|Publication number||US6239793 B1|
|Application number||US 09/315,889|
|Publication date||May 29, 2001|
|Filing date||May 20, 1999|
|Priority date||May 20, 1999|
|Also published as||CA2341229A1, EP1108243A1, WO2000072164A1|
|Publication number||09315889, 315889, US 6239793 B1, US 6239793B1, US-B1-6239793, US6239793 B1, US6239793B1|
|Inventors||Andrew Barnert, Kelly Byrd|
|Original Assignee||Rotor Communications Corporation|
|Export Citation||BiBTeX, EndNote, RefMan|
|Patent Citations (15), Non-Patent Citations (2), Referenced by (72), Classifications (28), Legal Events (5)|
|External Links: USPTO, USPTO Assignment, Espacenet|
1. Field of the Invention
This invention relates to interactive, Internet-based, program production systems capable of producing live interactive classroom instruction, live interactive entertainment-type shows, pre-recorded interactive programs, and the like. As will become apparent, the type of program content is unlimited, and it is foreseeable that the content can be at least the same as an interactive version of anything currently found on television, albeit Internet based.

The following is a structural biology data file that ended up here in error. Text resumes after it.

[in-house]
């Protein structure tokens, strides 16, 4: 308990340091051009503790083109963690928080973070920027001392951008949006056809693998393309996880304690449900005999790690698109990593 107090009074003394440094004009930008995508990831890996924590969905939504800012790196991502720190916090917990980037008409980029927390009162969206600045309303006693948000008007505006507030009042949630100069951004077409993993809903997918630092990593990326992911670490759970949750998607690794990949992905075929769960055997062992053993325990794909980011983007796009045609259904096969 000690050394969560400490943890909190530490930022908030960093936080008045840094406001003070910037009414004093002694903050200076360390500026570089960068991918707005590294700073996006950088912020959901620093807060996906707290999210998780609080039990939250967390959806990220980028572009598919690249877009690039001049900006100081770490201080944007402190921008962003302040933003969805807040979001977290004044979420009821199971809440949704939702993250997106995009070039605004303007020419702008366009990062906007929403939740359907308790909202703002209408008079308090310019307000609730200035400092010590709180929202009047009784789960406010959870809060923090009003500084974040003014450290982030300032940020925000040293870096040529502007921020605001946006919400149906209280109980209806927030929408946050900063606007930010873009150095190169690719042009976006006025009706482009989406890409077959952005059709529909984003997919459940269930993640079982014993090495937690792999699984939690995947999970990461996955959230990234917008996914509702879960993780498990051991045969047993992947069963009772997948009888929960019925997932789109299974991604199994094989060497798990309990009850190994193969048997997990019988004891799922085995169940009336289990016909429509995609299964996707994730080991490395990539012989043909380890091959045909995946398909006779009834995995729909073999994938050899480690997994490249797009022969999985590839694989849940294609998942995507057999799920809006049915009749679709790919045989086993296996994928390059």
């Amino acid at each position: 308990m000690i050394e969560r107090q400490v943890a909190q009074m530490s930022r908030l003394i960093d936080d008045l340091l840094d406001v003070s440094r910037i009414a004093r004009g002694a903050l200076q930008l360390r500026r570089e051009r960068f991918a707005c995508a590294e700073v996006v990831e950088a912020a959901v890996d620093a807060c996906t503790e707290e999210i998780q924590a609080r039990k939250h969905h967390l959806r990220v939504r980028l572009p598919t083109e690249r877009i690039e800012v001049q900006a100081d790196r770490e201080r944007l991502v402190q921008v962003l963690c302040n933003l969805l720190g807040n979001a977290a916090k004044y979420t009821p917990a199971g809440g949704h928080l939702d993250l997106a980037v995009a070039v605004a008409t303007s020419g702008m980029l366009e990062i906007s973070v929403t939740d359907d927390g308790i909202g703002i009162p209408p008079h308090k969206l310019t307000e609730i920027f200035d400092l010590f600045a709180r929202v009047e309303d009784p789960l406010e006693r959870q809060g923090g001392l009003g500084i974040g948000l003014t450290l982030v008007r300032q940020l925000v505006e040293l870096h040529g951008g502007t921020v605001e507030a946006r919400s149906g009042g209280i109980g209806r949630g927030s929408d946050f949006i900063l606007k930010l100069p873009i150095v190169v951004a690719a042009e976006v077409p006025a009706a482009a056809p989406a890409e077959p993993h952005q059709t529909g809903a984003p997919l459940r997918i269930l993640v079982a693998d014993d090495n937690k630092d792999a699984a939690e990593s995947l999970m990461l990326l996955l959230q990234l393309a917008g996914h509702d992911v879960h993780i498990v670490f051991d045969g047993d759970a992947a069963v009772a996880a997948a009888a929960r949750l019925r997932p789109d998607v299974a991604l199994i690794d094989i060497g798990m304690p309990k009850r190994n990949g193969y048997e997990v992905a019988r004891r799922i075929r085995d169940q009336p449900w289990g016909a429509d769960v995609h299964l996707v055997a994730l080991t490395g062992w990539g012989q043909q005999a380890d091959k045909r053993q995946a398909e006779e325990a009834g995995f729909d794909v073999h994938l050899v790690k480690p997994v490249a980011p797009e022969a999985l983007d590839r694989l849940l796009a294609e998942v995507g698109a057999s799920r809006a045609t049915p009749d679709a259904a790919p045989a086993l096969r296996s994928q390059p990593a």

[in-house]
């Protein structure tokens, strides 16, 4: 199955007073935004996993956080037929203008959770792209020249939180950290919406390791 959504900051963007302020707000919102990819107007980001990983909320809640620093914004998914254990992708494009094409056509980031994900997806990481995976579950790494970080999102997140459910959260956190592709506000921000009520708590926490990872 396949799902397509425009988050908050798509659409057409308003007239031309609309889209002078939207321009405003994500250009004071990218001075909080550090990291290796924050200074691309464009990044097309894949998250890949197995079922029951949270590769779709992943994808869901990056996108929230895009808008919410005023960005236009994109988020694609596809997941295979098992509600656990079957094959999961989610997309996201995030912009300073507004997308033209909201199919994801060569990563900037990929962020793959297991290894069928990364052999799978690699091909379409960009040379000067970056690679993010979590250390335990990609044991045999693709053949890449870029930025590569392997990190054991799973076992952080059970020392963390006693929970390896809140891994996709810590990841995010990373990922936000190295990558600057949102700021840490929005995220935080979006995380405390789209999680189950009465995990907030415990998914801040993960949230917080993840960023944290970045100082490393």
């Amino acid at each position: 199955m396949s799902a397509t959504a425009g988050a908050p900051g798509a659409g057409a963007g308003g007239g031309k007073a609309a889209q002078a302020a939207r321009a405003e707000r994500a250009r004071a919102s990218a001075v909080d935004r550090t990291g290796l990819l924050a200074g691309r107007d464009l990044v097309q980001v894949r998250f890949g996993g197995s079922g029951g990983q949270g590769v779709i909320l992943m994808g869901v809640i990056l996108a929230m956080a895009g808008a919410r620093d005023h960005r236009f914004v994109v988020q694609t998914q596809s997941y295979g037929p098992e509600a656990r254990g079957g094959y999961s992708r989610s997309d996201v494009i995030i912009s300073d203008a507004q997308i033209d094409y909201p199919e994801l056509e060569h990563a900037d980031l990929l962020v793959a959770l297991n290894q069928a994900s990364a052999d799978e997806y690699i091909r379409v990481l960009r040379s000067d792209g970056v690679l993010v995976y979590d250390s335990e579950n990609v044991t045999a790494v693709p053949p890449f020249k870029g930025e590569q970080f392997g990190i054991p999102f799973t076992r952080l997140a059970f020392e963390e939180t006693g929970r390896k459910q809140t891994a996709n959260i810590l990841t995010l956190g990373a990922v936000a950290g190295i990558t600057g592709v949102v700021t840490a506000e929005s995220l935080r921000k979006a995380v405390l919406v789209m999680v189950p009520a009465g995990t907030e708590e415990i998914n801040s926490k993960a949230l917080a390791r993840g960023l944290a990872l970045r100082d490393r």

For convenience, this disclosure will describe the production system in terms relevant to classroom and/or entertainment programming. Unless the context indicates otherwise, the term “commentator” will be used to denote the classroom instructor, the entertainment program's host and/or other persons being viewed at the moment by the viewer; “client” will denote the viewer's computer system, including hardware and software; “server” will denote the computer(s) (including hardware and software) which deliver the program content to the client, and “viewer” will refer to the person(s) at the client end of the system.
2. Description of the Prior Art
It will be assumed that the reader is familiar with basic Internet technology. To the extent that explanatory information is required, the reader is referred to How The Internet Works by Preston Galla (1997, Ziff-Davis Press) and Computer Networks and Internets by Douglas Comer (Second Edition, 1999; Prentice-Hall, Inc.), the contents of which are hereby incorporated by reference.
The production of Internet-based program content can be thought of as consisting of two types of signals: (1) the audio and video content of the program itself (hereinafter, the “A/V content”) and (2) commands. Examples of these signals are described below.